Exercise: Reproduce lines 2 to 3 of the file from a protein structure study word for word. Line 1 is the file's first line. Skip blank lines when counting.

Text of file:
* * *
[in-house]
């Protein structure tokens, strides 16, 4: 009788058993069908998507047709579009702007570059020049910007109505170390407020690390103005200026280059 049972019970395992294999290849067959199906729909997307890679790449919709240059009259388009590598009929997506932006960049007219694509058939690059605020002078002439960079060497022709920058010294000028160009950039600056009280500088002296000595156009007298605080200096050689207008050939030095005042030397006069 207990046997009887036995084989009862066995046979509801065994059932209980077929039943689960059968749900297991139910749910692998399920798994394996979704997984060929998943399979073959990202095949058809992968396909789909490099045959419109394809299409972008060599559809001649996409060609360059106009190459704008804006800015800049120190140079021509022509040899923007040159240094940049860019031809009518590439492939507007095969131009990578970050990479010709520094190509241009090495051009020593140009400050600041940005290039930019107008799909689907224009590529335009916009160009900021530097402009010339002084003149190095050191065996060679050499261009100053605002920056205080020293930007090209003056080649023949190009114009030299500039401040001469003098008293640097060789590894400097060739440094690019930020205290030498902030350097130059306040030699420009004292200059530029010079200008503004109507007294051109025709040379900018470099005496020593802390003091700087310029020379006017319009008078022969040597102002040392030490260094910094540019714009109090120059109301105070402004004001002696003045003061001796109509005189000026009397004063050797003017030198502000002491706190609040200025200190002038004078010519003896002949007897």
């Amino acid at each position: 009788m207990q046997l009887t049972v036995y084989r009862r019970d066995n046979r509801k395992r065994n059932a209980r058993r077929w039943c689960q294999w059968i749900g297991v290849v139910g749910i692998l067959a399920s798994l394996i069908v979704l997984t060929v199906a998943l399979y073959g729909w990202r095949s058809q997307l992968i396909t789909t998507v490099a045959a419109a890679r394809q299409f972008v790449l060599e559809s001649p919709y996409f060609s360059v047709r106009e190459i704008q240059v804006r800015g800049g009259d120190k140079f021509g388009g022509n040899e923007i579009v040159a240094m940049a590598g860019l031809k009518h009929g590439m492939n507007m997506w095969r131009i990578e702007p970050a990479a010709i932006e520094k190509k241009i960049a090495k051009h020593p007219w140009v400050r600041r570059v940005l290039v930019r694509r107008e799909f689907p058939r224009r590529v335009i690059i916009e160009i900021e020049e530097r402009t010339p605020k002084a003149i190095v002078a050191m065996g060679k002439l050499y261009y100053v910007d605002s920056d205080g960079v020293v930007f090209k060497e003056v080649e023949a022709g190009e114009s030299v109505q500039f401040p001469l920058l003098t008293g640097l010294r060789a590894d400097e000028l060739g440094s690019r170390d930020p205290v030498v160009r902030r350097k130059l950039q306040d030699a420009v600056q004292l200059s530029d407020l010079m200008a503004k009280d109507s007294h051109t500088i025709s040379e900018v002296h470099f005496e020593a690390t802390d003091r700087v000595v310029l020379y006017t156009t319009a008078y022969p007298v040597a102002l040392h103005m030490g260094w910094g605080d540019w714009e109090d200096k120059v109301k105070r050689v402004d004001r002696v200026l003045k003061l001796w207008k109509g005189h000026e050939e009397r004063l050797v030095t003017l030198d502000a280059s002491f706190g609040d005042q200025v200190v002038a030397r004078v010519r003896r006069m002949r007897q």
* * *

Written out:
């Protein structure tokens, strides 16, 4: 009788058993069908998507047709579009702007570059020049910007109505170390407020690390103005200026280059 049972019970395992294999290849067959199906729909997307890679790449919709240059009259388009590598009929997506932006960049007219694509058939690059605020002078002439960079060497022709920058010294000028160009950039600056009280500088002296000595156009007298605080200096050689207008050939030095005042030397006069 207990046997009887036995084989009862066995046979509801065994059932209980077929039943689960059968749900297991139910749910692998399920798994394996979704997984060929998943399979073959990202095949058809992968396909789909490099045959419109394809299409972008060599559809001649996409060609360059106009190459704008804006800015800049120190140079021509022509040899923007040159240094940049860019031809009518590439492939507007095969131009990578970050990479010709520094190509241009090495051009020593140009400050600041940005290039930019107008799909689907224009590529335009916009160009900021530097402009010339002084003149190095050191065996060679050499261009100053605002920056205080020293930007090209003056080649023949190009114009030299500039401040001469003098008293640097060789590894400097060739440094690019930020205290030498902030350097130059306040030699420009004292200059530029010079200008503004109507007294051109025709040379900018470099005496020593802390003091700087310029020379006017319009008078022969040597102002040392030490260094910094540019714009109090120059109301105070402004004001002696003045003061001796109509005189000026009397004063050797003017030198502000002491706190609040200025200190002038004078010519003896002949007897």
């Amino acid at each position: 009788m207990q046997l009887t049972v036995y084989r009862r019970d066995n046979r509801k395992r065994n059932a209980r058993r077929w039943c689960q294999w059968i749900g297991v290849v139910g749910i692998l067959a399920s798994l394996i069908v979704l997984t060929v199906a998943l399979y073959g729909w990202r095949s058809q997307l992968i396909t789909t998507v490099a045959a419109a890679r394809q299409f972008v790449l060599e559809s001649p919709y996409f060609s360059v047709r106009e190459i704008q240059v804006r800015g800049g009259d120190k140079f021509g388009g022509n040899e923007i579009v040159a240094m940049a590598g860019l031809k009518h009929g590439m492939n507007m997506w095969r131009i990578e702007p970050a990479a010709i932006e520094k190509k241009i960049a090495k051009h020593p007219w140009v400050r600041r570059v940005l290039v930019r694509r107008e799909f689907p058939r224009r590529v335009i690059i916009e160009i900021e020049e530097r402009t010339p605020k002084a003149i190095v002078a050191m065996g060679k002439l050499y261009y100053v910007d605002s920056d205080g960079v020293v930007f090209k060497e003056v080649e023949a022709g190009e114009s030299v109505q500039f401040p001469l920058l003098t008293g640097l010294r060789a590894d400097e000028l060739g440094s690019r170390d930020p205290v030498v160009r902030r350097k130059l950039q306040d030699a420009v600056q004292l200059s530029d407020l010079m200008a503004k009280d109507s007294h051109t500088i025709s040379e900018v002296h470099f005496e020593a690390t802390d003091r700087v000595v310029l020379y006017t156009t319009a008078y022969p007298v040597a102002l040392h103005m030490g260094w910094g605080d540019w714009e109090d200096k120059v109301k105070r050689v402004d004001r002696v200026l003045k003061l001796w207008k109509g005189h000026e050939e009397r004063l050797v030095t003017l030198d502000a280059s002491f706190g609040d005042q200025v200190v002038a030397r004078v010519r003896r006069m002949r007897q």